(i) Not later than 30 days prior to submitting its application, a State must give notice that the State intends to participate in the program and solicit public comment by publishing a current draft of the complete application of the State in accordance with the appropriate public notice law of the State, and

(ii) Copies of all comments received shall be submitted with the application. The State should summarize the comments received, and note changes, if any, that were made in the application in response to public comments.

(c) The application shall be signed by the Governor or the head of the State agency having primary jurisdiction over highway matters. The application must also identify a point of contact for questions regarding the application. Applications may be submitted in electronic format.

Application approval.

If an STD's application is approved, then the STD will be invited to enter into a written Memorandum of Understanding (MOU) with the FHWA, as provided in 23 U.S.C. 327. None of FHWA's responsibilities under NEPA or other environmental laws may be assumed by the STD prior to execution of the MOU.

Application amendments.

(a) After an STD submits its application to the FHWA, but prior to the execution of a memorandum of understanding, the STD may amend its application at any time to request additional highway projects, classes of highway projects, or more environmental responsibilities. However, prior to amending any such application, the STD must provide notice and solicit public comments with respect to the intended amendments. In submitting the amendment to the FHWA, the STD must provide copies of all comments received and note the changes, if any, that were made in response to the comments.

(b) A STD may amend its application no earlier than one year after a memorandum of understanding has been executed to request additional highway projects, classes of highway projects, or more environmental responsibilities. In amending its application, the STD must provide notice and solicit public comments with respect to the intended amendments. In submitting the amendment to the FHWA, the STD must provide copies of all comments received and note the changes, if any, that were made in response to the comments.

Appendix A to Part 773—FHWA Environmental Responsibilities That May Be Assigned Under Section 6005

Federal Procedures

National Environmental Protection Act (NEPA), 42 U.S.C. 4321-43351

FHWA Environmental Regulations at 23 CFR part 771, 772 and 777

CEQ Regulations at 40 CFR 1500-1508

Clean Air Act, 42 U.S.C. 7401-7671(q). Any determinations that do not involve conformity

Noise

Compliance with the noise regulations at 23 CFR part 772

Wildlife

Section 7 of the Endangered Species Act of 1973, 16 U.S.C. 1531-1544, and Section 1536

Marine Mammal Protection Act, 16 U.S.C. 1361

Anadromous Fish Conservation Act, 16 U.S.C. 757(a)-757(g)

Fish and Wildlife Coordination Act, 16 U.S.C. 661-667(d).

Migratory Bird Treaty Act, 16 U.S.C. 703-712

Magnuson-Stevenson Fishery Conservation and Management Act of 1976, as amended, 16 U.S.C. 1801 et seq.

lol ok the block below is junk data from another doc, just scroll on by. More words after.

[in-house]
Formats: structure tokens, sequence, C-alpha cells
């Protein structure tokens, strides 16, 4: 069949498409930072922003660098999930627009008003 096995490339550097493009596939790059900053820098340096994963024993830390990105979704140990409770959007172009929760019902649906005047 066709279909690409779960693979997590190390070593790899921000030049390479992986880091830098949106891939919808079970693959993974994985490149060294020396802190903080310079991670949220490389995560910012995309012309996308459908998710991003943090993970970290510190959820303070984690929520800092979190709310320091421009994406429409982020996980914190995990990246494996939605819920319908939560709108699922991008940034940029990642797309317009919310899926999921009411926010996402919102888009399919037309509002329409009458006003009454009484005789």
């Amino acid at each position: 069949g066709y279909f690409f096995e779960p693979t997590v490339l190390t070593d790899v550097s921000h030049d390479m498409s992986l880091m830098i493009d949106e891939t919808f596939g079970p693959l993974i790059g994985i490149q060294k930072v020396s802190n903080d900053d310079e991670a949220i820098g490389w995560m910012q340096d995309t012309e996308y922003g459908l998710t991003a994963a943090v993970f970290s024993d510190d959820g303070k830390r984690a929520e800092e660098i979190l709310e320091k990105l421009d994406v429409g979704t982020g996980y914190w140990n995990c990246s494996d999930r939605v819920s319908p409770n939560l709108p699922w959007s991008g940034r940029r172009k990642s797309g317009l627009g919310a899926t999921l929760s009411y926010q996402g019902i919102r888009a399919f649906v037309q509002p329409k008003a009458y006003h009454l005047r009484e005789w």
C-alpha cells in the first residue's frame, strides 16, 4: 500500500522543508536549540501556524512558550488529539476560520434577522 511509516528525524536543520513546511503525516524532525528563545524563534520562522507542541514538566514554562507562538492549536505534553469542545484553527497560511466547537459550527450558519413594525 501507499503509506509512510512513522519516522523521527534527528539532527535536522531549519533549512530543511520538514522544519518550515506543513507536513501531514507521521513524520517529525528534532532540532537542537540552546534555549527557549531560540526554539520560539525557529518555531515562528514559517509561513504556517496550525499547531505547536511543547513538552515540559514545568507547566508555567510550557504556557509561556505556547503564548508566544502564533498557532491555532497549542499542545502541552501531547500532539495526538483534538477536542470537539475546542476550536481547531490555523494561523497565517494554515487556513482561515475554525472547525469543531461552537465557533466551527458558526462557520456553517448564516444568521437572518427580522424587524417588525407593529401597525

Historic and Cultural Resources

*Section 106 of the National Historic Preservation Act of 1966, as amended, 16 U.S.C. 470(f) et seq.

Archeological Resources Protection Act of 1977, 16 U.S.C. 470(aa)-11

Archeological and Historic Preservation Act, 16 U.S.C. 469-469(c)

*Native American Grave Protection and Repatriation Act (NAGPRA), 25 U.S.C. 3001-3013

Social and Economic Impacts

*American Indian Religious Freedom Act, 42 U.S.C. 1996

Farmland Protection Policy Act (FPPA), 7 U.S.C. 4201-4209 Start Printed Page 17047

Water Resources and Wetlands

Clean Water Act, 33 U.S.C. 1251-1377

Section 404

Section 401

Section 319

Coastal Barrier Resources Act, 16 U.S.C. 3501-3510

Coastal Zone Management Act, 16 U.S.C. 1451-1465

Land and Water Conservation Fund (LWCF), 16 U.S.C. 4601-4604

Safe Drinking Water Act (SDWA), 42 U.S.C. 300(f)-300(j)(6)

Rivers and Harbors Act of 1899, 33 U.S.C. 401-406

Wild and Scenic Rivers Act, 16 U.S.C. 1271-1287

Emergency Wetlands Resources Act, 16 U.S.C. 3921, 3931

TEA-21 Wetlands Mitigation, 23 U.S.C. 103(b)(6)(m), 133(b)(11)

Flood Disaster Protection Act, 42 U.S.C. 4001-4128

Parklands

Section 4(f) of the Department of Transportation Act of 1966, 49 U.S.C. 303

Hazardous Materials

Comprehensive Environmental Response, Compensation, and Liability Act (CERCLA), 42 U.S.C. 9601-9675

Superfund Amendments and Reauthorization Act of 1986 (SARA)

Resource Conservation and Recovery Act (RCRA), 42 U.S.C. 6901-6992(k)

Land

Landscaping and Scenic Enhancement (Wildflowers), 23 U.S.C. 319

Executive Orders Relating to Highway Projects

The following is a list of Executive Orders that apply to Highway Projects. STDs assuming FHWA's lead agency responsibilities under NEPA will be required to comply with these Executive Orders as a condition of application approval.

E.O. 11990 Protection of Wetlands

E.O. 11988 Floodplain Management

E.O. 12898 Federal Actions to Address Environmental Justice in Minority Populations and Low Income Populations

*E.O. 11593 Protection and Enhancement of Cultural Resources

*E.O. 13007 Indian Sacred Sites

E.O. 13287 Preserve America

*E.O. 13175 Consultation and Coordination with Indian Tribal Governments

E.O. 11514 Protection and Enhancement of Environmental Quality

E.O. 13112 Invasive Species

*These laws and Executive Orders involve FHWA's responsibilities for government to government tribal consultation. These responsibilities may only be administered by the STD if the tribe consents to consultation with the STD through a formally signed MOU or agreement.

End Part End Supplemental Information

[FR Doc. E6-4911 Filed 4-4-06; 8:45 am]

BILLING CODE 4910-22-P